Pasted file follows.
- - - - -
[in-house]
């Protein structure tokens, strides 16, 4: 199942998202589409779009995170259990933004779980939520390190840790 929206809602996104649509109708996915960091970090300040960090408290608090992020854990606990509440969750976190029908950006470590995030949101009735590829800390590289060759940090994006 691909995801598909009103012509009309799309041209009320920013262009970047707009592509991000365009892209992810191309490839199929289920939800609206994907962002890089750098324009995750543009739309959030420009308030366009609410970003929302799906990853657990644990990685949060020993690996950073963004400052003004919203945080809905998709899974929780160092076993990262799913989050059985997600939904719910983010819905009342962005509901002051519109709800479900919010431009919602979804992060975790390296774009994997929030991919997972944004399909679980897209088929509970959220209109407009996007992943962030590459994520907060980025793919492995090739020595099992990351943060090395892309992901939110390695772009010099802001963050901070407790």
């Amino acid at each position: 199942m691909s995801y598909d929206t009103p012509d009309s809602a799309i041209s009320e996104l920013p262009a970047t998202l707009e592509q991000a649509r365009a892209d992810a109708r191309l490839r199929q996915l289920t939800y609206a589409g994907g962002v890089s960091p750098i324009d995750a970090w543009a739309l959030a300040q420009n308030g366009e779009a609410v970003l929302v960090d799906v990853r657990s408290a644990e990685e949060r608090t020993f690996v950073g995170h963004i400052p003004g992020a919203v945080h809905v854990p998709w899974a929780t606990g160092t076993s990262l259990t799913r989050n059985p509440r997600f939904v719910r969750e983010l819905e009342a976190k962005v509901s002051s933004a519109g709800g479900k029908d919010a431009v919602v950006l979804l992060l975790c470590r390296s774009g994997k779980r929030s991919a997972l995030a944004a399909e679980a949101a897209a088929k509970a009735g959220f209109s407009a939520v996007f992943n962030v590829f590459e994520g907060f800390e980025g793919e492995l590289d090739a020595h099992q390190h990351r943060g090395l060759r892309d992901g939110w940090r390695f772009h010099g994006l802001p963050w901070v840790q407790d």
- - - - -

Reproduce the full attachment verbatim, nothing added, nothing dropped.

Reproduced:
[in-house]
């Protein structure tokens, strides 16, 4: 199942998202589409779009995170259990933004779980939520390190840790 929206809602996104649509109708996915960091970090300040960090408290608090992020854990606990509440969750976190029908950006470590995030949101009735590829800390590289060759940090994006 691909995801598909009103012509009309799309041209009320920013262009970047707009592509991000365009892209992810191309490839199929289920939800609206994907962002890089750098324009995750543009739309959030420009308030366009609410970003929302799906990853657990644990990685949060020993690996950073963004400052003004919203945080809905998709899974929780160092076993990262799913989050059985997600939904719910983010819905009342962005509901002051519109709800479900919010431009919602979804992060975790390296774009994997929030991919997972944004399909679980897209088929509970959220209109407009996007992943962030590459994520907060980025793919492995090739020595099992990351943060090395892309992901939110390695772009010099802001963050901070407790």
């Amino acid at each position: 199942m691909s995801y598909d929206t009103p012509d009309s809602a799309i041209s009320e996104l920013p262009a970047t998202l707009e592509q991000a649509r365009a892209d992810a109708r191309l490839r199929q996915l289920t939800y609206a589409g994907g962002v890089s960091p750098i324009d995750a970090w543009a739309l959030a300040q420009n308030g366009e779009a609410v970003l929302v960090d799906v990853r657990s408290a644990e990685e949060r608090t020993f690996v950073g995170h963004i400052p003004g992020a919203v945080h809905v854990p998709w899974a929780t606990g160092t076993s990262l259990t799913r989050n059985p509440r997600f939904v719910r969750e983010l819905e009342a976190k962005v509901s002051s933004a519109g709800g479900k029908d919010a431009v919602v950006l979804l992060l975790c470590r390296s774009g994997k779980r929030s991919a997972l995030a944004a399909e679980a949101a897209a088929k509970a009735g959220f209109s407009a939520v996007f992943n962030v590829f590459e994520g907060f800390e980025g793919e492995l590289d090739a020595h099992q390190h990351r943060g090395l060759r892309d992901g939110w940090r390695f772009h010099g994006l802001p963050w901070v840790q407790d």